CloudFront Functions is a new serverless scripting capability that allows you to run JavaScript code at over 225+ Amazon CloudFront edge locations to augment, modify or generate HTTP(S) requests or responses. You can use these functions to implement lightweight, request/response manipulations that execute globally at low latency.

CloudFront functions dashboard

From the dashboard, select Create function.

CloudFront create function

In the Create function screen, provide a name and description that will make it easy to understand what the function is about. Then, click Create function.

Here’s an example of a CloudFront function that will redirect a request to a new domain, preserving the original path and query parameters.

 * Patches lack of
 * https://developer.mozilla.org/en-US/docs/Web/API/Location/search in event.
 * Inspired by
 * https://github.com/aws-samples/amazon-cloudfront-functions/issues/11.
 * @param {import("aws-lambda"). CloudFrontFunctionsQuerystring} querystring The weird format exposed by CloudFront
 * https://docs.aws.amazon.com/AmazonCloudFront/latest/DeveloperGuide/functions-event-structure.html#functions-event-structure-query-header-cookie
 * @returns {string} Tries to return the same as
 * https://developer.mozilla.org/en-US/docs/Web/API/URLSearchParams/toString
function getURLSearchParamsString(querystring) {
    var str = [];

    for (var param in querystring) {
        var query = querystring[param];
        var multiValue = query.multiValue;

        if (multiValue) {
            str.push(multiValue.map((item) => param + '=' + item.value).join('&'));
        } else if (query.value === '') {
        } else {
            str.push(param + '=' + query.value);

    return str.join('&');

function handler(event) {
    var request = event.request;
    var newHost = "www.google.com";
    var query = request.querystring && getURLSearchParamsString(request.querystring) ? getURLSearchParamsString(request.querystring) : '';

    var response = {
        statusCode: 301,
        statusDescription: 'Permanent',
        headers: {
            "location": {
                "value": "https://" + newHost + request.uri + (query == "" ? "" : "?" + query)
    return response;

PS. To make sure that your traffic gets redirected to the correct place, you need to replace the value of the newHost variable to your destination domain.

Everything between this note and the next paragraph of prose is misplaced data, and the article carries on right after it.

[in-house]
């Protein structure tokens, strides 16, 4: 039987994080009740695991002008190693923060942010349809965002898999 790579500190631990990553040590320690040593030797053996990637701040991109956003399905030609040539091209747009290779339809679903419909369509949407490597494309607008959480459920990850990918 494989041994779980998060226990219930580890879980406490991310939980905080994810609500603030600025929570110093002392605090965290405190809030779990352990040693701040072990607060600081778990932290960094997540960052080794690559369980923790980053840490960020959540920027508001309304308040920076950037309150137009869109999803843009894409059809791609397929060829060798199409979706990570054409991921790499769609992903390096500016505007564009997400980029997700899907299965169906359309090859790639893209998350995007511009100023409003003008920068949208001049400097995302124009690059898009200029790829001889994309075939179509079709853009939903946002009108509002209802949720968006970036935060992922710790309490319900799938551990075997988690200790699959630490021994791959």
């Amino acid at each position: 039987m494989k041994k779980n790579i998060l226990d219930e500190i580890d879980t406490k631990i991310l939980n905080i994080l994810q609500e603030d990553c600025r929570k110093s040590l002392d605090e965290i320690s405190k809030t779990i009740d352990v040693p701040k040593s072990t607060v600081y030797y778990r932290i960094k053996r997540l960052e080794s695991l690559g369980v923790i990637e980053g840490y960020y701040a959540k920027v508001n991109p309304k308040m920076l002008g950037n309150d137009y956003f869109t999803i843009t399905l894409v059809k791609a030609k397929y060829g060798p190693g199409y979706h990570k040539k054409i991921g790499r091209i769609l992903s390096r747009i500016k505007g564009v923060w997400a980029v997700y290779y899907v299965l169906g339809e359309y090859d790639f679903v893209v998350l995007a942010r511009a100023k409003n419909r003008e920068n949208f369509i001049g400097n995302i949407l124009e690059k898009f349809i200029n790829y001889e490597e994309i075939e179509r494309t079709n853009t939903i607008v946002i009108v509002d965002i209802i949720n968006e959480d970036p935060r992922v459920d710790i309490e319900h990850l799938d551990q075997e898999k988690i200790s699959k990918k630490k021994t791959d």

CloudFront function paste the code

We then need to take the code snippet from above and paste it into the Function code section. After that, click on Save changes.

CloudFront function publishing

You then want to publish the function by clicking on Publish and then Publish function.

CloudFront behavior editing to connect the function

After that, you have to connect the function to the CloudFront distribution that we created in Step 1. You need to go back to the distribution and from the Behaviors, check the row, and click on Edit.

Connect CloudFront function to the distribution

In the edit behavior view, scroll all the way down and configure the Viewer request and Viewer response as shown in the image above. You of course need to select your function which might have a different name.

If you don’t explicitly do this step then the function will not be used by the distribution and the users accessing the site receive a 404 error.

Step 4: Test the Setup

Once everything has been configured, then you can try to access them in the browser and see if the traffic is correctly forwarded. We can see from the image below that the traffic is forwarded and an HTTPS certificate is automatically assigned.

We can also see that the path (/images) and the query parameters (?x=1) are also forwarded.

Testing the Route53 and CloudFront redirect


That’s it for today’s tutorial. We hope you found it helpful. If you are using some other stack then feel free to check out our other posts to find a solution that fits for you.

Please note: AWS occasionally updates its interface, so the exact steps and descriptions may vary slightly. Always refer to the official AWS documentation for the most accurate information.

How can I do it without writing code?

If you are looking for an easy way to redirect a domain and not have to configure all of the technical infrastructure for it (including automatic HTTPS), then you should consider using the Domain Forward service.

When you use Domain Forward, then the whole process gets condensed to just Step 2. You can sign up using the link below and create your first redirect using the Getting Started guide.